J.L.M. Campuzano (Spanish Banking Association) | It’s undoubtedly an interesting theoretical debate. The most common answer is that crises with financial origins are difficult to overcome. And here the necessary financial deleveraging and excess productive capacity is being alluded to as way of explaining the slow recovery, despite the fact that production has returned to pre-crisis levels.
Are these explanations really sufficient after what has been nearly nine years since the start of the crisis? I am thinking particularly now of the improvement in financial conditions, with the main central banks implementing up to the hilt traditonal and non-traditional expansive monetary measures. Have they done enough? Perhaps it’s simply that lowering the cost of investment is not sufficient.
You already know that the Fed is normalising its monetary policy. And in the last meeting of the Bank of England, three board members said they were open to hiking interest rates. The ECB and the BOJ are already debating what strategy to follow after putting a specific floor on rates. And that’s in spite of the weakness in investment. But in the context of a global economic recovery, which in principal is stronger than expected. Taking everything into account, it’s true that growth in productive investment is recovering in the developed countries, although its stock is still well below pre-crisis levels. Whatsmore, it’s difficult to evaluate in this strong rise in investment how much corresponds to new investment and how much to fixed capital consumption.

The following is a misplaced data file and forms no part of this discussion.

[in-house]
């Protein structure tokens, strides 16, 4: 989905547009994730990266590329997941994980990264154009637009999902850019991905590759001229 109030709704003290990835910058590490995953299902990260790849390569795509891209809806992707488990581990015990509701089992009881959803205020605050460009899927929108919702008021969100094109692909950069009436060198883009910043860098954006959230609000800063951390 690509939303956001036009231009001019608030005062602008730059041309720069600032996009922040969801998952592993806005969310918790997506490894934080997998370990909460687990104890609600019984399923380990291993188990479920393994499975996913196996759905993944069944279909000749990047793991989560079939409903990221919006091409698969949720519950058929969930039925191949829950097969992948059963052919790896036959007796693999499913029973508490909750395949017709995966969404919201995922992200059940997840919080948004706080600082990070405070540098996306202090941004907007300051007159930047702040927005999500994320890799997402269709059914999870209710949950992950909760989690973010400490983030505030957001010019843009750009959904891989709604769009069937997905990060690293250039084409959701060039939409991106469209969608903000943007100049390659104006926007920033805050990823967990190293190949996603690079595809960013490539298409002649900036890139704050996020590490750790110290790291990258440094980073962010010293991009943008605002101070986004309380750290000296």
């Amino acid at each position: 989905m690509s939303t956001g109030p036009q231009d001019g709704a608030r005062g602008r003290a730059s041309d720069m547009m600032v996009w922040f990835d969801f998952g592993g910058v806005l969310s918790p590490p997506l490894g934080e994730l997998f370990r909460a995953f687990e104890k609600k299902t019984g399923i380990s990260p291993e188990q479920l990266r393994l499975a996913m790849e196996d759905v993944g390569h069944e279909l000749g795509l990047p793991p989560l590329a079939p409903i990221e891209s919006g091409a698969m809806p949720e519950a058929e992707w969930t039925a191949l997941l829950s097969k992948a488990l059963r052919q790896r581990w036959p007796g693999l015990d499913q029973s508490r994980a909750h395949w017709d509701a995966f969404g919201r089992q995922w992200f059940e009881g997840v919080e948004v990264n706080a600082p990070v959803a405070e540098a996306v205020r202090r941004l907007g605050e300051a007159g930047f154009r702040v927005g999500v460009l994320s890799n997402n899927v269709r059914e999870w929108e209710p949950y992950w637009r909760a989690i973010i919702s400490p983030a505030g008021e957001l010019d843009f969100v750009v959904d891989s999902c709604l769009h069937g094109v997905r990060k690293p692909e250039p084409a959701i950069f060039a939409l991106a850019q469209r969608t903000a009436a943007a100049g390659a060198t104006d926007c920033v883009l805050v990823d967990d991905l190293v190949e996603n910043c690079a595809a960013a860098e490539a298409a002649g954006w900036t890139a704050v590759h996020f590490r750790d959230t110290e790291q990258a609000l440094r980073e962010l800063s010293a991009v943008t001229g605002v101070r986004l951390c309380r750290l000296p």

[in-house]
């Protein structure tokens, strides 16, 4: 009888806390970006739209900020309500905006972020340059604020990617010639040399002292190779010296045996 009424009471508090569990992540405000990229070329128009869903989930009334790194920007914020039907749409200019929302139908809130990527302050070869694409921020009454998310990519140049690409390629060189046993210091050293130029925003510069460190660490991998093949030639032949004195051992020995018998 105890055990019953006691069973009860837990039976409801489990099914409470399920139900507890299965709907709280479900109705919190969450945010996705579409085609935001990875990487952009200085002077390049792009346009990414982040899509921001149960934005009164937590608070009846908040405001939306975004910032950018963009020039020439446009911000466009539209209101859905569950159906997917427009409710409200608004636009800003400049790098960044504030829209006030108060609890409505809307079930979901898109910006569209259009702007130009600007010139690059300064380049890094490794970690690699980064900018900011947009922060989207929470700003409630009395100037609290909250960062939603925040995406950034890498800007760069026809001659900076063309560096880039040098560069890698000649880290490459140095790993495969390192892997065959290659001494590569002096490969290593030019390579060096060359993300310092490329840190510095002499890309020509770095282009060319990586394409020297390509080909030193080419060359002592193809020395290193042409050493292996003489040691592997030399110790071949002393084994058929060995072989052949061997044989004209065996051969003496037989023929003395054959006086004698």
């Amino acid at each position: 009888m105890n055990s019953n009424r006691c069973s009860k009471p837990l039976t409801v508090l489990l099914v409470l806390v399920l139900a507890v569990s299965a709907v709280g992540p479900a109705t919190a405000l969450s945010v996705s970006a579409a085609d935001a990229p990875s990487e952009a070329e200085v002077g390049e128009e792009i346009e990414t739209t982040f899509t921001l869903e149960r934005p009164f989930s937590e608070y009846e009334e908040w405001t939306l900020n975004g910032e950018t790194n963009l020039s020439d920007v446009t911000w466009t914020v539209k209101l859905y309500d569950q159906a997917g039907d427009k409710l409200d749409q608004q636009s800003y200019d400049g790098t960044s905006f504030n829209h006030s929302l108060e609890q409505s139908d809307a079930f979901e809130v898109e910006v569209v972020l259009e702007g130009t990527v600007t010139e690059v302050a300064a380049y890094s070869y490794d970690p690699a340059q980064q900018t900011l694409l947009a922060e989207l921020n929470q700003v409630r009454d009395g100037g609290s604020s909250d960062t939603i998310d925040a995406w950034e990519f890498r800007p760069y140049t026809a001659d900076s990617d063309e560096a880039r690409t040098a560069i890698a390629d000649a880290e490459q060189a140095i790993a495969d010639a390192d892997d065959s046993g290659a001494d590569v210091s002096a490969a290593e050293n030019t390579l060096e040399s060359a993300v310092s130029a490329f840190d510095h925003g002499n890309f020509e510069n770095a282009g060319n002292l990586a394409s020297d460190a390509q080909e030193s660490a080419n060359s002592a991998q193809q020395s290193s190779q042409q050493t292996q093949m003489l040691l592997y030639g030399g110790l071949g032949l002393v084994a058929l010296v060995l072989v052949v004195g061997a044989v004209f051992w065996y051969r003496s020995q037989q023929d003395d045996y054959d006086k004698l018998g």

That said, in the developing countries it’s not only the stock but also the pace of investment growth which is below pre-crisis levels. And well below the historic average.
According to IMF data, the pace of growth of productive investment has slown in economies which are emerging and in the process of developing from levels of 10% in 2010 to 3.6% at the moment. Levels of growth which are one digit lower than the two digit levels prior to the crisis and lower than the historic average. And it’s generalised: last year, over 60% of countries’ investment growth was below their historic average, the biggest figure in over two decades (with the exception of the year 2009). But the gap has been more evident in the big economies and in those countries which export raw materials, with a third of the “adjustment” down to China and more or less the same down to Brazil and Russia.
The second of the graphics above reflects the closing of the gap between per capita investment growth in the emerging and developing economies. Naturally enough, there are many contrasting arguments to explain it: the drop in raw material prices, the decline in trade growth, the weakness itself of the growth in the developed countries and uncertainty. Uncertainty has many faces: economic, financial and political. We in Europe all know this very well.
As far as the developed economies are concerned, average growth between 2010 and 2015 has been 2.1% below the historic growth rate. That said, in 2016 it returned to average historic levels.